With Valentine’s Day around the corner, our archives give a window into what our writers think about romance:
“I used to tell writers that a romance novel focuses on the development of a relationship between a man and a woman. Now I say it can be between a woman and a lizard creature from the planet Alpha Lasagna. Today it could also be between two men. Or two women.”
Rebecca York has written over 150 books, including dozens in the genres of romance and romantic suspense.
“No matter how skilled your hero is at nuzzling a nub, your reader will be irritated if she or he can’t tell whether you mean ear, clitoris or the stylus of his smartphone.”
Hajratwala provided a wealth of tips on writing erotica, because, as she said, “If you are going to write about grown-up characters for grown-up readers, sooner or later, you’ll need a touch of sex.”
“After a while, I realized I was enjoying myself in an unexpected way. It wasn’t the men I was enjoying. It was their stories. It was as if I had fallen into a rich broth of narrative. And I could not resist: I began to write down the stories.”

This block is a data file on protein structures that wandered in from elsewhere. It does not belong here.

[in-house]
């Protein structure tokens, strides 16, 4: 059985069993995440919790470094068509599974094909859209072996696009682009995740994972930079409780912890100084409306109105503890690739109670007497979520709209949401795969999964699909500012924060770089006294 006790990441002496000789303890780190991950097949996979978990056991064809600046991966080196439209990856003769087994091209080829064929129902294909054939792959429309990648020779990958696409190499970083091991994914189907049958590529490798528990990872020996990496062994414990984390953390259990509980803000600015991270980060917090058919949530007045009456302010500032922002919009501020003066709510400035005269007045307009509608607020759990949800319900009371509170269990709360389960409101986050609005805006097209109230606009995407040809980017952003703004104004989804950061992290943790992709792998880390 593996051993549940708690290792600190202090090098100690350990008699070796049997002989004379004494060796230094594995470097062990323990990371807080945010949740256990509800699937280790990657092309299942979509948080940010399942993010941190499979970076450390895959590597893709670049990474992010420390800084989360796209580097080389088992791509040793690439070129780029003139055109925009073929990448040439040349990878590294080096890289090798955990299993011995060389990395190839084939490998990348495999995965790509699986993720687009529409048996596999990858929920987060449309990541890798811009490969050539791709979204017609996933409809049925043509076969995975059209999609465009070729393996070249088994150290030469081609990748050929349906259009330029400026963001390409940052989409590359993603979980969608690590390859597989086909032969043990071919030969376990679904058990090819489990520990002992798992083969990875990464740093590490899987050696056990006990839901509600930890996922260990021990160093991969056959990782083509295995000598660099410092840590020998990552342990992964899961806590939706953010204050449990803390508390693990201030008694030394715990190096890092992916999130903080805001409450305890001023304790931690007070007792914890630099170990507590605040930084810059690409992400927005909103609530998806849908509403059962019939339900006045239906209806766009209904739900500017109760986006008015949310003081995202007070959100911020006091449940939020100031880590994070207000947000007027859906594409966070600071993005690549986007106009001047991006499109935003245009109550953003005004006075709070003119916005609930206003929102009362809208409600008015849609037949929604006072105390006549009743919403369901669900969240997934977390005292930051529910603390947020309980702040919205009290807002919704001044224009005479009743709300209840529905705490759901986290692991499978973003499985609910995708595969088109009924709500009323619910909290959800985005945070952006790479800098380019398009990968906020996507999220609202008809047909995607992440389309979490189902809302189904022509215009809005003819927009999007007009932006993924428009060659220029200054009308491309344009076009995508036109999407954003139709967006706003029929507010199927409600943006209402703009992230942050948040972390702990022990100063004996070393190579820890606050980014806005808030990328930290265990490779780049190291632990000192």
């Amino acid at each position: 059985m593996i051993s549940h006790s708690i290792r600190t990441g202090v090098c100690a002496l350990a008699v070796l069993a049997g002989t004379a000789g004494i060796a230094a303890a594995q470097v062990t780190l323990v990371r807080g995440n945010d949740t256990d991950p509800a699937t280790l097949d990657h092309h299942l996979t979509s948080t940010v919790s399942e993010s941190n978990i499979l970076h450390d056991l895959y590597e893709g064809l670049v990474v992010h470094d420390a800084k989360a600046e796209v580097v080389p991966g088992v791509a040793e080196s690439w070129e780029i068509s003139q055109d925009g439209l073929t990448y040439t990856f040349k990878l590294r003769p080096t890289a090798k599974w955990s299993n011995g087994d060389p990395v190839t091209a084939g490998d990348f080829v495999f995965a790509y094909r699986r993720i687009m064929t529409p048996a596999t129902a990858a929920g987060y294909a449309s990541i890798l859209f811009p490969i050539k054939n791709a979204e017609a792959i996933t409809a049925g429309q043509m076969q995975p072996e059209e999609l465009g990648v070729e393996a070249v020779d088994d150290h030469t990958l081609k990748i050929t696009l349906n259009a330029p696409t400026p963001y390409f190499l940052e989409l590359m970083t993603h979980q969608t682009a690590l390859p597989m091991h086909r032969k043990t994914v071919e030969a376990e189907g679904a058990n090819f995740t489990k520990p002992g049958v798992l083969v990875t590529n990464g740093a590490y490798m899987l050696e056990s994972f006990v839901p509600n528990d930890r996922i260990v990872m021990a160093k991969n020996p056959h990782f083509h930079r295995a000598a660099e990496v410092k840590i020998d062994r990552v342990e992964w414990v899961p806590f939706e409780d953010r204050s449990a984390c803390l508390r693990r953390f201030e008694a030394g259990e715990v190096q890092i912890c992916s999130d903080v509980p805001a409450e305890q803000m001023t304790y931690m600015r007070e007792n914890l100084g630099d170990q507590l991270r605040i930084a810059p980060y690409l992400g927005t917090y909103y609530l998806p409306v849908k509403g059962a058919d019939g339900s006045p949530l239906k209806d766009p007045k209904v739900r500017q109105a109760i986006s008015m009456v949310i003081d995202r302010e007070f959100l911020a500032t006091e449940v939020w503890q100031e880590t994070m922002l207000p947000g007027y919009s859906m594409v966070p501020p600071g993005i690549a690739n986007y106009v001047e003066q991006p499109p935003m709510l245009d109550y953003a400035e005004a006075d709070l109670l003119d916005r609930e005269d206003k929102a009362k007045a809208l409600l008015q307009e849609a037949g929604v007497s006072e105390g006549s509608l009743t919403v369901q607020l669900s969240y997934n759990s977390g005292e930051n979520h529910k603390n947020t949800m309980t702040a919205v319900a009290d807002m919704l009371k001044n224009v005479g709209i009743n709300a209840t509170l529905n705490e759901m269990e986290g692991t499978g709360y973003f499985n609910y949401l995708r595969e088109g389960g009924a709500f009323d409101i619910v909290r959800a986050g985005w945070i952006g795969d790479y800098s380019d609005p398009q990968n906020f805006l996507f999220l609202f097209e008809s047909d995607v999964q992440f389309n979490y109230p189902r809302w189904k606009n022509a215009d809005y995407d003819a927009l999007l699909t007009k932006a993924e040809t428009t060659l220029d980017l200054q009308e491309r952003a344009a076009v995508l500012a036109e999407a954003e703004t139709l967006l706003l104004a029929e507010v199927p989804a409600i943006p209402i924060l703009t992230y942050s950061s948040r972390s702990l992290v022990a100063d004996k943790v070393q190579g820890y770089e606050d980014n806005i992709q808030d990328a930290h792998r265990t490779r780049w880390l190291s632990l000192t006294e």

Cohen is the author of The Hypothetical Girl, a collection of fiction stemming in part from her experiences with internet dating.
“I can speak to the situation of modern writers, whose job it is to literally find out everything they can about a person, place, or thing, and then create a story, hopefully a compelling one, out of what they uncover…While it can feel pretty creepy, doing a little bit of digging before a date can be helpful, too.”
Rappaport has written for Boston Magazine, the Washington Post, and the Vineyard Gazette, among others. She wrote about her other observations as a writer in the world of online dating in an essay in our November 2016 issue.
Want more writerly V-Day reading? Check out these articles from our archives:
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